• Readers
  • Authors
  • Partners
  • Students
  • Libraries
  • Advertising
  • Contacts
  • Language: Русская версия
The Ukok Female Warrior Has Changed Sex # New paleogenetic data on the bearers of the Pazyryk culture (Gorny Altai)

The Ukok Female Warrior Has Changed Sex
New paleogenetic data on the bearers of the Pazyryk culture (Gorny Altai)

Twenty-five years ago, the discovery of an ancient Pazyryk paired burial on the Ukok Plateau in the Altai Mountains, home of the famous Altai Princess, gave birth to the hypothesis about the Altai Amazons. Anthropologists were convinced that the burial contained remains of a girl aged 16 to 17, although they always emphasized her “unfeminine” features.

However, when Novosibirsk researchers (Novosibirsk State University, Institute of Cytology and Genetics SB RAS, Institute of Archaeology and Ethnography SB RAS) analyzed the DNA from the bone remains, the warrior girl with a serious set of weapons turned... into a young man with a thin braid and amulets of female fertility—the cowrie shells that were found beside him appear to have served as belt decorations. The new data are a reason for revising the possible kinship between the buried people: previously, this paired burial of an aged man and a young woman was considered as a burial of spouses or that of father and daughter. The details of this study will appear in a coming issue of SCIENCE First Hand

The studies of burial mounds associated with the Pazyryk nomads of the Scythian period (6th to 3rd century B.C.) in the south of Siberia gained international fame thanks to the unique preservation of the remains of humans, animals, and items made of organic materials. The discovery and study of the Pazyryk culture complexes brought the archaeologists Vyacheslav Molodin and Natalia Polosmak (Novosibirsk) the State Prize of Russia in 2004.

“...When the first complexes associated with the Pazyryk culture were discovered in the 1990s,” says Polosmak (Institute of Archaeology and Ethnography (IAE) SB RAS, Novosibirsk), “archaeologists and anthropologists did not have such a powerful research tool as paleogenetic methods. But we should not think that paleogenetics alone can resolve all archaeological mysteries.

“The situations may be highly complex and confusing, which is illustrated by the paired burial at Ak-Alakha 1 burial mound 1, which was excavated in 1990.

“The mound with an unusual burial was the first mound we investigated on Ukok. It was the first non-looted “frozen” burial of this culture, where the ice preserved all the items that usually disintegrate—burial inventory, pieces of the costume, horse harness...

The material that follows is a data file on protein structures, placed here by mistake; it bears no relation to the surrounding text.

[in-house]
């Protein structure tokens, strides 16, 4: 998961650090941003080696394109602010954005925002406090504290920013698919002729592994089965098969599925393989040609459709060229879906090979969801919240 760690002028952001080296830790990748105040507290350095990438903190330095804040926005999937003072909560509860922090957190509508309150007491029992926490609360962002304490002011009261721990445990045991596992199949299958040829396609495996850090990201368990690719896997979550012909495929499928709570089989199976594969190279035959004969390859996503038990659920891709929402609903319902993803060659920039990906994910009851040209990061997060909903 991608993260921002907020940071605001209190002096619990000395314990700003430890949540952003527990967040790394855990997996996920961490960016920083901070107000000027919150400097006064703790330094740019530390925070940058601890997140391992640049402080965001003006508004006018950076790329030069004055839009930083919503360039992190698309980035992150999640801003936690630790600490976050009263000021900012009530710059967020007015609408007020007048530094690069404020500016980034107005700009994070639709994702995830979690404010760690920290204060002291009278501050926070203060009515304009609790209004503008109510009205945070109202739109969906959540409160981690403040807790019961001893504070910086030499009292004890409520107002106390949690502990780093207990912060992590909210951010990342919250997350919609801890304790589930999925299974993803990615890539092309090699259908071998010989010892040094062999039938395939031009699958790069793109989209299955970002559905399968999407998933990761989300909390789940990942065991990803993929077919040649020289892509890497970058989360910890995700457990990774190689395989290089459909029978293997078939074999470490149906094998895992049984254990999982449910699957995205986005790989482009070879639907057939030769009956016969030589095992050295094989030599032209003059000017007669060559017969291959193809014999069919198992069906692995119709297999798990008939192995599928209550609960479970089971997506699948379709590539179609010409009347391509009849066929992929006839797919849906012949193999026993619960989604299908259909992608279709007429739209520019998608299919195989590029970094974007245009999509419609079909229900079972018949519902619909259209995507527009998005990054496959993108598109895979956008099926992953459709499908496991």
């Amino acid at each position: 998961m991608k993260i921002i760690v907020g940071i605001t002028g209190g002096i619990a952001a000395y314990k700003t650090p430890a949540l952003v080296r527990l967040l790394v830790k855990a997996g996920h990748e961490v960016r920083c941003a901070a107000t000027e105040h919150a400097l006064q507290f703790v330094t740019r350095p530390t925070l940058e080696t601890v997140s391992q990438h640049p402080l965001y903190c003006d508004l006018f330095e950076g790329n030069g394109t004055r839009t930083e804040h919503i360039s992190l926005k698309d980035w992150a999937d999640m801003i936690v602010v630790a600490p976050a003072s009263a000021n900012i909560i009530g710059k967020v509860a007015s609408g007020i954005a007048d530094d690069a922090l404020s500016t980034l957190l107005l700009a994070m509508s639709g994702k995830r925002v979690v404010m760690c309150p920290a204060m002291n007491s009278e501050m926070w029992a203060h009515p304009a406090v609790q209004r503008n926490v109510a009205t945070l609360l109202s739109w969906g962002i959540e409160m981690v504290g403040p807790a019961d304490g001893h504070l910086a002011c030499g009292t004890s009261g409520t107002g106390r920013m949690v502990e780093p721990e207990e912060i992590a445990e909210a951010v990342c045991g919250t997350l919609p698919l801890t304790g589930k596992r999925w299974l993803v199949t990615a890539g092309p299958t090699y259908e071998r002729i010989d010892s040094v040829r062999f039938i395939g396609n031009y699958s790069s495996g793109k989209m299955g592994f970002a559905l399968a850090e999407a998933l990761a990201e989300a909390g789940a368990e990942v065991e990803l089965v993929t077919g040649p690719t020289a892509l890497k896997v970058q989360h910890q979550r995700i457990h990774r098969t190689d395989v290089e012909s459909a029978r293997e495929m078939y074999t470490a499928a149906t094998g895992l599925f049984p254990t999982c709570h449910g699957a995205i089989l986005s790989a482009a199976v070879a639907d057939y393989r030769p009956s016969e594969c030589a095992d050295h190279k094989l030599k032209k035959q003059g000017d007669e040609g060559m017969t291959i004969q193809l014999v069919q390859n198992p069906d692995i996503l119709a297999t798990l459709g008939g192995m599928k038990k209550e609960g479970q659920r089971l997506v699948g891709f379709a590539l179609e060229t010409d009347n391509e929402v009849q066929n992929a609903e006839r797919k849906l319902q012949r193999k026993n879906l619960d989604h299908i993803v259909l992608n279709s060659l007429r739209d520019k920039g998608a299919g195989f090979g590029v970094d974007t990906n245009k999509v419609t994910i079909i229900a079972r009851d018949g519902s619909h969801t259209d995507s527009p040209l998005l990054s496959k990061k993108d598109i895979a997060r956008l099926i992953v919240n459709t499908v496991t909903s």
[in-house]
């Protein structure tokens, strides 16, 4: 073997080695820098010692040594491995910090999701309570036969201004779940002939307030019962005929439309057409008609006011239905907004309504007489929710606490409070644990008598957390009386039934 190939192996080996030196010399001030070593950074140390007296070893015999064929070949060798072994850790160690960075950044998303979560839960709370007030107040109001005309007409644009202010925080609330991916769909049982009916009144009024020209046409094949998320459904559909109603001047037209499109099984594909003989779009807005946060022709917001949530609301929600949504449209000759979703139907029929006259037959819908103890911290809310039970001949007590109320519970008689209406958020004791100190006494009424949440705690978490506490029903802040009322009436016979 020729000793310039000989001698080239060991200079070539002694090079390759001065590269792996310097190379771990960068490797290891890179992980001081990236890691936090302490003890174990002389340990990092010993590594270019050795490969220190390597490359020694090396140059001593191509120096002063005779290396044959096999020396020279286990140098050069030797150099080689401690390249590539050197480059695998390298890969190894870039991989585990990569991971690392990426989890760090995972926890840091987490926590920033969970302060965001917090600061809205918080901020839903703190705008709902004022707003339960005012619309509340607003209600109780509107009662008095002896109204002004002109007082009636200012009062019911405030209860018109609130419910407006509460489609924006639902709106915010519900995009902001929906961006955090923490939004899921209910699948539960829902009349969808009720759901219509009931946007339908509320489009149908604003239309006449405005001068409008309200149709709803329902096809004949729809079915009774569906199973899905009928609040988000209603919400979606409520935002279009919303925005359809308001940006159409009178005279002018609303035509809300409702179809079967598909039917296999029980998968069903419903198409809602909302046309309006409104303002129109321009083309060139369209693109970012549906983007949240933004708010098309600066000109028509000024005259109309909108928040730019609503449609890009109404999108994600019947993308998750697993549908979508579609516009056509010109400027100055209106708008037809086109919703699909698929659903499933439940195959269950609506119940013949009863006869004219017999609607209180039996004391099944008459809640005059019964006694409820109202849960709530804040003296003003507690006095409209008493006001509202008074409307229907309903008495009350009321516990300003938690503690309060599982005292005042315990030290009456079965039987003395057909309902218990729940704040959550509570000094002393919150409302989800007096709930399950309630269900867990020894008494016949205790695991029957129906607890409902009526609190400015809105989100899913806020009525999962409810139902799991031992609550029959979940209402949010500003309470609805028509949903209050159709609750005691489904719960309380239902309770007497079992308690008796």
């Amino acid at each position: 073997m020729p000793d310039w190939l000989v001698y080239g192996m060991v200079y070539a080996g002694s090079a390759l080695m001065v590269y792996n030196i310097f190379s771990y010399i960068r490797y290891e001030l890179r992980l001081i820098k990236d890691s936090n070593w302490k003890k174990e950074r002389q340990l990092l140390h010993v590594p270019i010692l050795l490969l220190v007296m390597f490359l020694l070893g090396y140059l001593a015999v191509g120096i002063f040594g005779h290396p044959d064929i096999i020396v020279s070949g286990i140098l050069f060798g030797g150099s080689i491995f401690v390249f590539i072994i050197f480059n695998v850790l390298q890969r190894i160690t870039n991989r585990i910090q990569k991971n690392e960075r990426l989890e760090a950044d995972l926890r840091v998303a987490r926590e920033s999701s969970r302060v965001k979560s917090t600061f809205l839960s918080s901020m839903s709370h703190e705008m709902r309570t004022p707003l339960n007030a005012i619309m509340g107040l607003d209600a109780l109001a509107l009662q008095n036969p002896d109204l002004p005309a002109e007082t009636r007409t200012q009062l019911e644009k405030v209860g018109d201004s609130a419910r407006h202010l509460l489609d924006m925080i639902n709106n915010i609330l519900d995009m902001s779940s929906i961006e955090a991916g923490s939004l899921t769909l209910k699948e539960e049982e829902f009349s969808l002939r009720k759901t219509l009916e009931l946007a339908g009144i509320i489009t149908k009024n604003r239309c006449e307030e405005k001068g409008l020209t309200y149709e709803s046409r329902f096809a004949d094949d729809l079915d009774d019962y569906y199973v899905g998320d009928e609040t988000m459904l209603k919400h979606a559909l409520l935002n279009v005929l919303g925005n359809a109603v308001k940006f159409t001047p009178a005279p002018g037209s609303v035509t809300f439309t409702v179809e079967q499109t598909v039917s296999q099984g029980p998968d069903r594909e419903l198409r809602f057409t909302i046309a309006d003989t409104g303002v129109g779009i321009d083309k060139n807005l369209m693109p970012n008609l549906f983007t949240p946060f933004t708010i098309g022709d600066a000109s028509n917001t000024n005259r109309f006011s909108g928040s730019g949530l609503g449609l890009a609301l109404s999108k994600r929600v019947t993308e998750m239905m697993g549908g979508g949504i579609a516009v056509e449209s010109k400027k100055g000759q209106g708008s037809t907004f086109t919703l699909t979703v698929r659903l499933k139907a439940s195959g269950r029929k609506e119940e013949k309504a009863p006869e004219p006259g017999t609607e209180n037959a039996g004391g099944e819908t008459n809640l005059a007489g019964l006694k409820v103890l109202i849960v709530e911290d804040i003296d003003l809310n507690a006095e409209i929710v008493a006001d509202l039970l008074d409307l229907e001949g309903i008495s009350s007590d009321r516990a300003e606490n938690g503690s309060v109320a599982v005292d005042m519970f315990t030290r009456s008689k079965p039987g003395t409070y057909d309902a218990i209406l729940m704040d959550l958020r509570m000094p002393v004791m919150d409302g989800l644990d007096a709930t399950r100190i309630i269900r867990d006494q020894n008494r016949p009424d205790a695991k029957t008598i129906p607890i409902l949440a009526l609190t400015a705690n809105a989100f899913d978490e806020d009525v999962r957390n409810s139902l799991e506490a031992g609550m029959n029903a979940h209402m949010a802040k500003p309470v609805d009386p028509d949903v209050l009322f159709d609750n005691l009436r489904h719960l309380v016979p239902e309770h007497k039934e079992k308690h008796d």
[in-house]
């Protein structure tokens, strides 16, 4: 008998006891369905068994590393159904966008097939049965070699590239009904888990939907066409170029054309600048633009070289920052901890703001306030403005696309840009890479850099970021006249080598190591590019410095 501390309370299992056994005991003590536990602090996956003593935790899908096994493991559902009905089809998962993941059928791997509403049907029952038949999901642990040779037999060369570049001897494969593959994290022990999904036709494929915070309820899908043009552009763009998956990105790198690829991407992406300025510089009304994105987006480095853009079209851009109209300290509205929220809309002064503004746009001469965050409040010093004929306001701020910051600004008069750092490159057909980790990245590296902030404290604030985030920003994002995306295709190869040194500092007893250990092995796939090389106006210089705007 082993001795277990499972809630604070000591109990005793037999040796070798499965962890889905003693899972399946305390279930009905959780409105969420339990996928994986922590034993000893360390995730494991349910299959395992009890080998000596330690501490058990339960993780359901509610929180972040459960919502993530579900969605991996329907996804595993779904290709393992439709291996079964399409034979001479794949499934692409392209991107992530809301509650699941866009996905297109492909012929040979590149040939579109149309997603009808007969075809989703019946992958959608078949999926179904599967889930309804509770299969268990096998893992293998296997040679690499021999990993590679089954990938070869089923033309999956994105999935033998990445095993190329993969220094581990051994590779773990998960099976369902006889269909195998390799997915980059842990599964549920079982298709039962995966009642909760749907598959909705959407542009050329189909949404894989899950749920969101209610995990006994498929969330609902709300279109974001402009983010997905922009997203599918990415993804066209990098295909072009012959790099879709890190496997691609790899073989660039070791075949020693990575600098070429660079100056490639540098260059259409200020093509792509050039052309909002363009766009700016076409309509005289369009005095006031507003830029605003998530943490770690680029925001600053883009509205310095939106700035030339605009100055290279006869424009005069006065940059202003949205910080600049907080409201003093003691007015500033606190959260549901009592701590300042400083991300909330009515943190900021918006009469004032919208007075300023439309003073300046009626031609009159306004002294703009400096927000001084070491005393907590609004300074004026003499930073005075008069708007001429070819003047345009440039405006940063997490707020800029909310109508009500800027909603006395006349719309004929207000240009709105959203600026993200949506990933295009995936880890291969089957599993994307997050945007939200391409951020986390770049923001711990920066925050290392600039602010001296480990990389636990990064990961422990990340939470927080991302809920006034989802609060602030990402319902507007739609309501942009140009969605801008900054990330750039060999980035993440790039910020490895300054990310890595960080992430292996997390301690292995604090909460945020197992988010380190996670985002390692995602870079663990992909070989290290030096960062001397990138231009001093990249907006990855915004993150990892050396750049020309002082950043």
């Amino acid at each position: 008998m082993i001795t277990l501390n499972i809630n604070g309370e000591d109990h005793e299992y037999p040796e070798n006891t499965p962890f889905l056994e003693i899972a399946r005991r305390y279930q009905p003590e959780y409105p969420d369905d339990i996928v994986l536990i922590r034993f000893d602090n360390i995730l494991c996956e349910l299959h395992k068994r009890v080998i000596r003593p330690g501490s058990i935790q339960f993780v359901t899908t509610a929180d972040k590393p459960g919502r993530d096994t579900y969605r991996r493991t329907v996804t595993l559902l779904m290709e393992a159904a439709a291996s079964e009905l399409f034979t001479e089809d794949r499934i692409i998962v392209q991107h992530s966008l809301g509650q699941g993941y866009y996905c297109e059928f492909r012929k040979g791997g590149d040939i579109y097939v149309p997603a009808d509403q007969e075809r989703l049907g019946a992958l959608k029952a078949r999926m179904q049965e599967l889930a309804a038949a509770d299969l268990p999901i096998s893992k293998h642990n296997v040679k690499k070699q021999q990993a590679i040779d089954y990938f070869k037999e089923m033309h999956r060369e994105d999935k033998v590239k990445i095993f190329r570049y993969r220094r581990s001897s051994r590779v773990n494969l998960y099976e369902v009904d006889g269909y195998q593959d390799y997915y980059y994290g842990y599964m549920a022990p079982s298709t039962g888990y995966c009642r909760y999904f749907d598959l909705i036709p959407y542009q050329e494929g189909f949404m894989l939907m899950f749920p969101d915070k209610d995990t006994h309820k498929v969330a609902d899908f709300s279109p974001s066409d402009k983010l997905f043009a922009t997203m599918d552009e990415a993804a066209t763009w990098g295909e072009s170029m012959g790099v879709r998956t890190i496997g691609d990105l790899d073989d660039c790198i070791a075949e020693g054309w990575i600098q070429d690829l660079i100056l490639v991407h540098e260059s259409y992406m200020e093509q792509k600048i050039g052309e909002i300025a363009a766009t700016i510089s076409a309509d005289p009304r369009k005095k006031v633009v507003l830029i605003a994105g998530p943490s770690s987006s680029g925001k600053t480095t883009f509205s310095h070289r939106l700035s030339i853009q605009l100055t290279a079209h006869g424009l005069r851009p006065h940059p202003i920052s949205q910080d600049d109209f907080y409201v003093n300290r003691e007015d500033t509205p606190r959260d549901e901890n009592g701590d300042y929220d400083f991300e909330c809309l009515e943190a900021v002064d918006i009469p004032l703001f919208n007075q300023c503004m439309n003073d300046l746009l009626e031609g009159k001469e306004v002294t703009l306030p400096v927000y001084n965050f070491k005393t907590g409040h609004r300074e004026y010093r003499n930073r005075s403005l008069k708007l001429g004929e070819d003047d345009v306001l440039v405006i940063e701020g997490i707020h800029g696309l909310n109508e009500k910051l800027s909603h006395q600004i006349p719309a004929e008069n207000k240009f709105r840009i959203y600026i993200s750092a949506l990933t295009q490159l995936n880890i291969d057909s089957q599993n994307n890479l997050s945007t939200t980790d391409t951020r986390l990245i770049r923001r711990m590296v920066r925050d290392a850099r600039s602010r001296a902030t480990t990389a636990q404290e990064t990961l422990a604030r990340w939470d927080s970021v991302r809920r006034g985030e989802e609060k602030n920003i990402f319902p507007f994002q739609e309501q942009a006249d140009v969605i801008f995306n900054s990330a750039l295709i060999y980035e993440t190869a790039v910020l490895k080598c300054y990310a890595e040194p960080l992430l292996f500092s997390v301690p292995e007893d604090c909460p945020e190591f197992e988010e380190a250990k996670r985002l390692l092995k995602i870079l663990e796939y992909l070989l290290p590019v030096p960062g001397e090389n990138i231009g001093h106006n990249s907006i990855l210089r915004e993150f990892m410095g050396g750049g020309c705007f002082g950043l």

“This mound 18 m in diameter is classified as middle-sized. The buried people had a high social status and were part of the Pazyryk elite. This is evidenced by the burial ritual: two log cabins—external and internal; nine horses buried in a special compartment of the external log cabin; the buried med had been put in woodblocks of almost the same size as those found in the so-called royal Pazyryk tumuli (Rudenko, 1953). Apart from human remains, the two woodblocks contained sets of weapons consisting of iron ax hammers with a wooden handle, iron daggers in a wooden sheath, and goryta (cases) with bows and arrows. The buried men were horseman warriors.”

A wooden plate, a detail of the gorytos, with carved scenes of boars being torn by leopards, from the female burial (above). The defense weapons of Pazyryk riders is represented mainly by shields, which have been preserved in the non-looted Horse Compartments. A wooden shield (left). An iron ax hammer on a wooden handle from the female burial (right). Ak-Alakha 1 burial mound 1

Since the bodies had not been mummified, their gender and age were established from the skeletal remains using physical anthropology methods by experienced professionals—Dr.Sci.(History) Tatyana Chikisheva (IAE SB RAS, Novosibirsk) and Cand.Sci.(History) Tatyana Balueva (Institute of Ethnology and Anthropology RAS, Moscow). The sex of the person buried in the first woodblock, a man aged 45 to 50, raised no doubt, but the individual buried in the second woodblock was a different story... Although anthropologists were convinced that those were remains of a girl aged 16 to 17, they emphasized her “unfeminine” features: “the skull is very large and looks massive... the lower jaw is very massive... The postcranial bones are very long, almost the same in terms of absolute size and massiveness as male skeleton bones... The body length is very large” (Chikisheva, 1994).

The anthropologists' conclusions were confirmed by the features of the accompanying inventory: the woodblock, the wooden cushion, the quiver, etc.—all these things were smaller in size compared to the man's burial. In addition, researchers found near the pelvis of the buried person 34 cowrie shells, which might have been belt decorations. Shells were an extremely rare find in Pazyryk graves. They were usually found in handbags together with beads and seeds of exotic fruits; researchers believed that the shells served as amulets. In addition, these shells were known to have a semantics of a symbol of female fertility.

The buried persons also had different hairstyles: there was long dark brown hair on the man's skull while his forehead and crown were open. On the skull of the second person, there was a little thin braid.

Discovering the burial of this girl—a rider and warrior—became one more argument for the hypothesis that the Pazyryk society may have had a tradition whereby those young girls from the elite who were prone to the art of war could learn, before they got married, to use weapons, although this was a unique case for the Pazyryk culture (Polosmak, 2001).

An earring from the female burial: a wooden plate pasted with gold foil (left). Cowrie shells—a symbol of female fertility (above). A necklace from the burial (bottom). Right: a drawing by Cand.Sci.(History) D.V. Pozdnyakov (IAE SB RAS) based on the reconstruction of the felt helmet by E.V. Shumakova (IAE SB RAS). Ak-Alakha 1 burial mound 1

However, 25 years later, to clarify the phylogenetic and phylogeographic characteristics, the possible degree of kinship, and the sex of the buried persons, scientists investigated their remains by paleogenetic methods.

The main method was molecular genetic analysis with four systems of genetic markers (mitochondrial DNA, a polymorphic fragment of the amelogenin gene, STR-loci of autosomes, and STR-loci of the Y-chromosome). The investigations were carried out at the Institute of Cytology and Genetics (ICG) SB RAS, Novosibirsk (Pilipenko, Trapezov, and Polosmak, 2015).